Reformulated: New Takes on Parkinson’s Disease Treatments
Pictured: Conceptual illustration of a person standing on a stairwell within a series of head-shaped doorways. / iStock, Jorm Sangsorn
April is Parkinson’s Awareness Month, and with new approaches to treating Parkinson’s disease in the pipeline, 2023 is poised to be a pivotal year for this space.
First, a handful of new formulations of the traditional levodopa/carbidopa drugs are nearing the market. The new formulations are designed to improve treatment outcomes, in particular by reducing the severity of symptoms associated with “off” periods with periodic dosing.
And hot on their heels are several new therapeutic entities, mostly in Phase II trials, that build upon existing mechanisms of action or hit entirely novel targets.
Old Drugs, New Formulations
The Levodopa/carbidopa combination has long been considered the gold standard for treating Parkinson’s disease. Approved by the FDA in 1975, the drug duo is administered together because carbidopa reduces the amount of levodopa needed to achieve the desired therapeutic effect within the brain.
When initially marketed as an immediate-release combination tablet, the first formulation, known as Sinemet, had to be administered multiple times a day, with precise timing needed to optimize effects. This led to adherence issues and complications such as potential motor fluctuations. Companies then developed longer-lasting oral formulations such as Rytary capsules, but even these led to cycles of “on” and “off” periods, where patients only intermittently experienced well-controlled symptoms.
The move to other routes of administration has been driven by several factors. The gastrointestinal system can break down levodopa before the it can reach the brain for therapeutic activity, and previous oral formulations sought to fight this effect by administering higher doses. While bypassing the gastrointestinal system leads to better safety and efficacy outcomes, the FDA is treading cautiously because subcutaneous formulations of levodopa/carbidopa have not yet been approved.
In March 2023, the FDA declined to approve AbbVie’s subcutaneously administered formulation, ABBV-951, to treat motor fluctuations in Parkinson’s disease. AbbVie’s formulation contains foscarbidopa and foslevodopa, prodrugs designed to activate after administration to the body. In Phase III trials, foslevodopa/foscarbidopa led to increases in “on” time without dyskinesia and significantly reduced “off” time compared to standard-of-care treatment. Although AbbVie’s data contained no safety or efficacy issues, the FDA said it needed more data on the subcutaneous pump device to proceed.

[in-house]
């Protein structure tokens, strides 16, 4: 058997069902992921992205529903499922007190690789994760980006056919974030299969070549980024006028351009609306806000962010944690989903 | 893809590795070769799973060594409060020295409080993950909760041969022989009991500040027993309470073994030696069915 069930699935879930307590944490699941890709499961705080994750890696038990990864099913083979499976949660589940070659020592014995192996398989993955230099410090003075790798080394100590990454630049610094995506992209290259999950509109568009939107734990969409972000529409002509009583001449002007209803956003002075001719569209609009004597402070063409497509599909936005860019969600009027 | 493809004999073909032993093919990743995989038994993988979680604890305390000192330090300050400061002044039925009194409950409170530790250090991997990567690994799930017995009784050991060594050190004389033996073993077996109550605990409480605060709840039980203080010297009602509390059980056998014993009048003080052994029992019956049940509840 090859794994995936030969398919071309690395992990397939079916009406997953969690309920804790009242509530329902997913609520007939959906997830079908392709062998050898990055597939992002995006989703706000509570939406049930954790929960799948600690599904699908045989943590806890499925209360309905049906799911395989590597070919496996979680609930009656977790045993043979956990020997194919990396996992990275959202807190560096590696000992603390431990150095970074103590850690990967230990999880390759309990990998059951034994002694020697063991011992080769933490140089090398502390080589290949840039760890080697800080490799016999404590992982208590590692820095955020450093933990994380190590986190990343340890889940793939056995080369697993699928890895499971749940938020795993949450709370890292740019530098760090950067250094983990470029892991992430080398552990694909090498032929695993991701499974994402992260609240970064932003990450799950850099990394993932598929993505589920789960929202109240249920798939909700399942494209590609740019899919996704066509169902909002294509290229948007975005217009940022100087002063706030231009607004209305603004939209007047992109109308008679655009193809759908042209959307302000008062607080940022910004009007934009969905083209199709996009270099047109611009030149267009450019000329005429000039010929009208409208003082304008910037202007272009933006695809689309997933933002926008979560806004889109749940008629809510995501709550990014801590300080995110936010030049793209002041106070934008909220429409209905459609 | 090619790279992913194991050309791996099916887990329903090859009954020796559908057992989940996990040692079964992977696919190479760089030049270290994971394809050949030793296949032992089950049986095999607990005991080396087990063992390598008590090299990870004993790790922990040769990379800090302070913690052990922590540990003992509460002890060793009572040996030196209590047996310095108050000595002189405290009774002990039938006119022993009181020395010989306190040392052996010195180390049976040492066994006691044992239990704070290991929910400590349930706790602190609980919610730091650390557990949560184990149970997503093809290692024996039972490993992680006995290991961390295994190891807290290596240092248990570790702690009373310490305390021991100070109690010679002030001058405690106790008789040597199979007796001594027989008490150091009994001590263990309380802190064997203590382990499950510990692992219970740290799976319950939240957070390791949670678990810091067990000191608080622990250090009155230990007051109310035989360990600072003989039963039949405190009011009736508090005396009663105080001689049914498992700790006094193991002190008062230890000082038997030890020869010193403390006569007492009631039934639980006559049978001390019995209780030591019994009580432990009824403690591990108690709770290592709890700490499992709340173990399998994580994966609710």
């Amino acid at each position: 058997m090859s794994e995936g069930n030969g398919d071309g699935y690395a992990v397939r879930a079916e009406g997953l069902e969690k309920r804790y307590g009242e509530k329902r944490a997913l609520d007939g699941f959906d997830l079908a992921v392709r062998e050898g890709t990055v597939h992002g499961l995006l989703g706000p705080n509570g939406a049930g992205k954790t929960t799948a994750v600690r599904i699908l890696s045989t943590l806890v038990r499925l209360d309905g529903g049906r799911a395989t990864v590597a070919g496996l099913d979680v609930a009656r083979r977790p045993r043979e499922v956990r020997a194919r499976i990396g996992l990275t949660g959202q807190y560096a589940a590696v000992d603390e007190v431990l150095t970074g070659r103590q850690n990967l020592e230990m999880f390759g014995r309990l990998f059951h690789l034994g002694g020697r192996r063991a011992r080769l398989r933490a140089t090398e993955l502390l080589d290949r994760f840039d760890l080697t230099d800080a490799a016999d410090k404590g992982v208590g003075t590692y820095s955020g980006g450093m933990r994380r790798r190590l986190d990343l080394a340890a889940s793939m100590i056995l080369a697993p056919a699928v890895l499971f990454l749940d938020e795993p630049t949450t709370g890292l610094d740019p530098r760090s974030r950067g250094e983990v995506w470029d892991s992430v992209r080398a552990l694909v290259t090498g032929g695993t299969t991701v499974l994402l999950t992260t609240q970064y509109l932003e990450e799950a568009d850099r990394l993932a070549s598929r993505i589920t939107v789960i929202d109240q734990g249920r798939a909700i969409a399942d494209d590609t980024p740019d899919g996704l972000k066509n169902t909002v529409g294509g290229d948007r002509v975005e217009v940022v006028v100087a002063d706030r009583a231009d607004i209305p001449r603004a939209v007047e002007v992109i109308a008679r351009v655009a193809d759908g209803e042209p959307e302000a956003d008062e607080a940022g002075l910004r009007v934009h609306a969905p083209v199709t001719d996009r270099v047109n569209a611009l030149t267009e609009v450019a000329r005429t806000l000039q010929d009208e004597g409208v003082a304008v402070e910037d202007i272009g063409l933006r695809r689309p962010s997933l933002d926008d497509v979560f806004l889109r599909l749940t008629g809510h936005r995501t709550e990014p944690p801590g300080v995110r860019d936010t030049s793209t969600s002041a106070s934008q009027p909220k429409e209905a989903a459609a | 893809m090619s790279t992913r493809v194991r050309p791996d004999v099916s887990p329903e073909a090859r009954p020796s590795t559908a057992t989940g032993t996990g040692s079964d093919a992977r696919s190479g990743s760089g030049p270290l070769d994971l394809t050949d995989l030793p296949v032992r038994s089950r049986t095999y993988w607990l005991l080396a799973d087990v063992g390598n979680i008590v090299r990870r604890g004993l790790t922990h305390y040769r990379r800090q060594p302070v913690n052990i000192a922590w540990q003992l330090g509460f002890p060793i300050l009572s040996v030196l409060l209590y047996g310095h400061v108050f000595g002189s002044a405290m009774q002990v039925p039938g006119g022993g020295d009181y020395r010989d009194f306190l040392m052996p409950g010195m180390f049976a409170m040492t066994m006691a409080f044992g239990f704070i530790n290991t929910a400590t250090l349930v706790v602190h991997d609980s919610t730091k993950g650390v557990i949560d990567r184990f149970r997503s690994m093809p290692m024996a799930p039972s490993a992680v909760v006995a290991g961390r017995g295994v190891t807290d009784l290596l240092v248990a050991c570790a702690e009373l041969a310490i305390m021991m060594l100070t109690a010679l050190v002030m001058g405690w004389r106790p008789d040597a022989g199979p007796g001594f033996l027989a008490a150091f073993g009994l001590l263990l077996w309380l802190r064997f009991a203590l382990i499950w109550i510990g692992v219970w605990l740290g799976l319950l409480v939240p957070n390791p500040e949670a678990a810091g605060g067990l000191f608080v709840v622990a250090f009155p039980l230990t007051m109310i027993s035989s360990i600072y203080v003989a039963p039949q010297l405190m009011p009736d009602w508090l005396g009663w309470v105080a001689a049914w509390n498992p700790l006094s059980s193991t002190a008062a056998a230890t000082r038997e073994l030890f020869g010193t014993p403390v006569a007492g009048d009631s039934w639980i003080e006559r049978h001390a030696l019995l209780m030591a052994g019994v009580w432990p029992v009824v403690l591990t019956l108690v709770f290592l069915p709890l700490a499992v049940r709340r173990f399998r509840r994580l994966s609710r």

Meanwhile, Mitsubishi Tanabe Pharma Corporation reported positive Phase III trial results in January 2023 for its subcutaneous liquid formulation, ND0612. Although slightly behind AbbVie, Mitsubishi’s collaboration with NeuroDerm uses a continuous subcutaneous infusion of levodopa/carbidopa, which showed improved control over Parkinson’s disease symptoms when combined with supplemental oral levodopa/carbidopa, compared to traditional oral levodopa/carbidopa alone.
Refining the Capsule
In terms of extended-release oral formulations, Amneal Pharmaceuticals submitted its levodopa/carbidopa capsule formulation to the FDA in November 2022. Known as IPX203, Amneal’s product has a unique mixture of immediate-release granules and extended-release beads to extend “on” periods of symptom control and decrease “off” periods. While the immediate-release granules contain carbidopa and levodopa, the extended-release beads only contain levodopa and are enterically coated to prevent stomach acid from affecting the beads. Amneal is scheduled to hear back from the FDA on June 30, 2023.
Multiple Paths to Treatment
While new formulations of levodopa/carbidopa are further along in the development process, companies continue to look at other pharmacologic targets to treat Parkinson’s disease. While some investigators such as Denali Therapeutics and Biogen are focused on LRRK2 inhibitors, others are trying to repurpose existing agents such as ambroxol, a mucolytic approved in the EU to fight respiratory disease by clearing mucus secretions.
In December 2022, Denali and Biogen launched a Phase III trial called LIGHTHOUSE to investigate the use of its LRRK2 inhibitor, BIIB122, also known as DNL151. The Phase IIb LUMA trial was still at the dosing phase as of February 2023. As a first-in-class small molecule, BIIB122 is hypothesized to function by decreasing LRRK2 kinase activity to reduce lysosomal impairment in Parkinson’s patients.
As for ambroxol, a Phase III trial will be launched in early 2023 by the University College of London to assess the drug’s use in Parkinson’s disease. Data from the Phase II AiM-PD study, reported in January 2020, showed ambroxol was able to cross the blood-brain barrier, increase GCase activity and reduce alpha-synuclein levels. Because GCase activity is lower in patients with GBA1 mutations and Parkinson’s disease, scientists hope Phase III trials of ambroxol will demonstrate clinical efficacy.
Because ambroxol's Phase III data may not arrive until 2027, and Denali and Biogen's Phase III data not expected to be finalized until 2031, it is likely that newer formulations of levodopa/carbidopa will be marketed first. But as more compelling treatments make their way toward the market, the coming years could be pivotal for Parkinson’s disease research.
Jia Jie Chen writes analyses focusing on drug development in the biotech and pharma industries for BioSpace. He has a doctorate degree in pharmacy and experiences ranging from biotech equity research to business intelligence analysis. Follow him on LinkedIn.